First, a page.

The Royal Mile
Threading its way through the heart of Edinburgh’s Old Town, the Royal Mile is topped and tailed by Edinburgh Castle at its crest and the Palace of Holyroodhouse at its base. Stroll along the Royal Mile and view the many historical sites on your way.
A visit to Gladstone’s Land, takes us into the home of a wealthy merchant where we can step back in time and see what life would have been like in his restored 17th century apartment. Enter into Makars Court, a tranquil courtyard with carved paving stones celebrating writers from the 14th century. It is here you will find the Writers Museum containing the renowned works of some of Scotland’s greatest writers including Robert Burns and Robert Louis Stevenson. Further down the Mile we can visit John Knox House which dates back to 1470. This is the only medieval building remaining in Edinburgh and is associated with The Scottish Reformation and subsequent abdication of Mary, Queen of Scots. As we wander along the mile, take a moment to step off its main thoroughfare and explore the many closes, narrow alleyways and wynds. The Real Mary Kings Close is a warren of dark, underground passageways which winds its way below the city streets. A guided tour will reveal tales of murder, plagues and unsolved mysteries.
St Giles Cathedral rises ahead. Dating back to 1120 it was constructed during the reign of King David I. Admire its architecture and colourful stained glass windows. Outside, see if you can spot the Heart of Midlothian, a heart-shaped mosaic marking the position of the 15th century Old Tolbooth. In addition to being a Tolbooth it also served as a tax office and prison. Such was the distain of the residents at the time to this building of authority that they would spit on it, starting the tradition which can be seen to this day of people spitting on the heart. If you don’t see anybody spitting on it whilst you are there, look out for a wet patch – that’s a sign that visitors before you have paid a visit, albeit today, spitting on the Heart of Midlothian is meant to bring good luck!
The Scottish Parliament sits near the foot of the Royal Mile. Much debated, its contemporary architecture is in stark contrast to the ancient and historical buildings close by. Open to visitors Monday-Saturday, it is well worth a visit.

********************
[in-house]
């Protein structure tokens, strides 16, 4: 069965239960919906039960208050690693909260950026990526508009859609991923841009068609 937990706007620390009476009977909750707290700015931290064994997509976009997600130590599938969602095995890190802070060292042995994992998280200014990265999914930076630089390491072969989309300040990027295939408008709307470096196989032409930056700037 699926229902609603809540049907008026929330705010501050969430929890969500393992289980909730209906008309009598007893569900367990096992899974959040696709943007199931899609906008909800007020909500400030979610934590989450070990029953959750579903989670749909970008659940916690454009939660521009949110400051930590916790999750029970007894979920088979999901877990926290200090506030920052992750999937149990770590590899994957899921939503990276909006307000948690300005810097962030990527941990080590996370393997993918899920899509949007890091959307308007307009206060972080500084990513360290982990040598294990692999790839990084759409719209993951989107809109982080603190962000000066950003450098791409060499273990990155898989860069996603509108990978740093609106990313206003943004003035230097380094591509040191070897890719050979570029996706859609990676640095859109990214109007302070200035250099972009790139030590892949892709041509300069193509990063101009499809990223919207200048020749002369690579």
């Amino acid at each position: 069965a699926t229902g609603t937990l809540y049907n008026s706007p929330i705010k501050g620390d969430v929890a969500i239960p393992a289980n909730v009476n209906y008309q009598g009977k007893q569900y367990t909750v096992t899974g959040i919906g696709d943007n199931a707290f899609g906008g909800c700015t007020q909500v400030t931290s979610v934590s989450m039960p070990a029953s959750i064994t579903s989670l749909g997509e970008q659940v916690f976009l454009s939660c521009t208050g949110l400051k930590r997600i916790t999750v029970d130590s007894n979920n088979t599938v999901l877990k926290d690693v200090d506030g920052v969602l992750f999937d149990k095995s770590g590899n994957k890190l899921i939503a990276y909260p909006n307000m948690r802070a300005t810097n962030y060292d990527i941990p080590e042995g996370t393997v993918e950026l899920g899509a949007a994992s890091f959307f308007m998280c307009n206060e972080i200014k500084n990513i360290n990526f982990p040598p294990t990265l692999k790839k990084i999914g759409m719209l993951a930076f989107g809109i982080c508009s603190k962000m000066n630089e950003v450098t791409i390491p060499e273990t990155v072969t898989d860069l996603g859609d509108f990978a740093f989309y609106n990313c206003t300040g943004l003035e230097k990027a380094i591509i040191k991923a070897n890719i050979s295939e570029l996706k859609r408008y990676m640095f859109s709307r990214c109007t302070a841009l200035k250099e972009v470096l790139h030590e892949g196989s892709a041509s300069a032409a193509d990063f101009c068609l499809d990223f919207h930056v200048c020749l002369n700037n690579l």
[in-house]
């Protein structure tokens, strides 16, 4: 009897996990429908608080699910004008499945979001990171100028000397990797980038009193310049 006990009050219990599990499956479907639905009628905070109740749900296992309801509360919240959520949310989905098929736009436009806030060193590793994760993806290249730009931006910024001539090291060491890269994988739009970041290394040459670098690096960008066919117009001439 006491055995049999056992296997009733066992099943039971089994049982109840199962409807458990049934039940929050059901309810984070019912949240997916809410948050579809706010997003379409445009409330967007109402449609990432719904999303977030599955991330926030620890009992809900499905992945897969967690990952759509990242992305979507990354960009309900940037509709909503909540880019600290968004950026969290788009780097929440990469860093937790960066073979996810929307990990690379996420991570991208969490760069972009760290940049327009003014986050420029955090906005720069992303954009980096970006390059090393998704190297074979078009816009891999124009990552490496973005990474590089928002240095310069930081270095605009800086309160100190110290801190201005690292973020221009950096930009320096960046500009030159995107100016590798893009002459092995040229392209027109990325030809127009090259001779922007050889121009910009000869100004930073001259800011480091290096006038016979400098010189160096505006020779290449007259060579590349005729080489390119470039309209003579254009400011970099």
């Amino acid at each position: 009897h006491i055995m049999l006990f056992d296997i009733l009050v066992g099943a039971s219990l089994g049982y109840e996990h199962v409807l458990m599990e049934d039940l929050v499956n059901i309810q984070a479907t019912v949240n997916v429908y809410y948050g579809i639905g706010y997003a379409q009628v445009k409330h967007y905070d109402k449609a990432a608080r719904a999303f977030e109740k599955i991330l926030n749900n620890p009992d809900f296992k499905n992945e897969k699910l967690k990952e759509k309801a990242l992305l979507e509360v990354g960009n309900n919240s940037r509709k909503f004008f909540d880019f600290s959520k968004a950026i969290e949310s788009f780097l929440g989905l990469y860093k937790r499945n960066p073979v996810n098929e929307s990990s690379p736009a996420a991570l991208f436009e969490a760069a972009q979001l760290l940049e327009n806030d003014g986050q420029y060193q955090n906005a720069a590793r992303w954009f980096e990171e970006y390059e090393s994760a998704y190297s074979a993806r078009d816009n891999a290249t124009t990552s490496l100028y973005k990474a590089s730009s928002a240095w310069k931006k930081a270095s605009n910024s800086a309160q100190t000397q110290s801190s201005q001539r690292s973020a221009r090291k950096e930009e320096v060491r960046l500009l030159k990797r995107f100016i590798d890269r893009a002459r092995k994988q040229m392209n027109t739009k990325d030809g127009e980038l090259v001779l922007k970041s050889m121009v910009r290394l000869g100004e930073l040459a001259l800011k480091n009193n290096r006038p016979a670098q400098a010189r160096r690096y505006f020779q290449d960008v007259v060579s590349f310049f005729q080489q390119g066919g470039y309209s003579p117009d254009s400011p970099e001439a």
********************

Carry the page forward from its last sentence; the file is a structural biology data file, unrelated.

The Palace of Holyroodhouse is an impressive landmark at the foot of the Royal Mile. A Summer home for the Royal Family, it is here where HM The Queen hosts her annual Garden Party during Holyrood week at the end of June/beginning of July. The Palace is open to visitors at various times throughout the year and guided tours through the grounds and Royal Apartments are a superb way to learn about our royal history over the centuries.
Calton Hill sits to the east of Princes Street and in addition to the panoramic views which can be seen from its summit, it also boasts some of the capital’s most magnificent landmarks. These include the National Monument, Nelson’s Monument, the Dugald Stewart and Robert Burns Monument.
One of the oldest parts of the capital, this vibrant hub retains its historical character whilst offering a wealth of independent shops, boutiques and eateries for today’s visitor. With lots of events celebrating the city's heritage like the penny farthing experience in the video above, there is always something to see and do for the discerning history buff.
Uncover the secrets of the Grassmarket with the Greater Grassmarket Historic Trail audio guide - all you need is your smartphone with an internet connection. Walk up to one of the many pointers in the Grassmarket and follow the instructions to get started.
Edinburgh’s New Town is a perfect example of Georgian town planning. Designed in 1767, it is the epitome of grandiose elegance with its classic terraces, gardens, squares and quiet lanes. Visitors to the New Town should stroll through the carefully sculpted terraces of Princes Street Gardens and view its impressive monuments and statues. The Scott Monument reaches into the skyline and visitors are invited to climb its 142 steps to take in the magnificent views.
Charlotte Square and St Andrew Square sit at opposite ends of Edinburgh’s popular George Street with its fashionable shops and restaurants. A visit to the Georgian House in Charlotte Square will give you a peak at life over 200 years ago. The Assembly Rooms were originally built as an entertainment venue for Edinburgh residents and is still used today for concerts, dancing and exhibitions. St Andrew Square has recently undergone a transformation and is now a popular spot for visitors and residents to enjoy a stroll or picnic on a Summer’s day.
A short walk from the bustling streets of Edinburgh city centre sits the peaceful and picturesque Dean Village on the Water of Leith. In years gone by this village was a hub of activity renowned for its water mills. Today, you can still see remnants of this period with mill stones and carved plaques. The impressive Dean Bridge, designed by Thomas Telford, traverses the water and standing on top of the bridge, you can look over the side and see the backdrop of the high rise Georgian apartments and their substantial back gardens which roll down to the waters edge.
In 1760, the discovery of a natural spring was thought to have healing properties. It is marked by St Bernard’s Well. A visit to Wells Courtyard, a communal yard surrounded by four and five tenement blocks was originally constructed for local workers. Major restoration works began here in 2007 and using traditional materials, the area has been restored to its original state. Well worth a visit.
Nearby sits the Gallery of Modern Art One and Two, with its unique and very contemporary manicured lawn. These are two beautiful classical buildings and open daily to visitors who can view the changing exhibitions inside.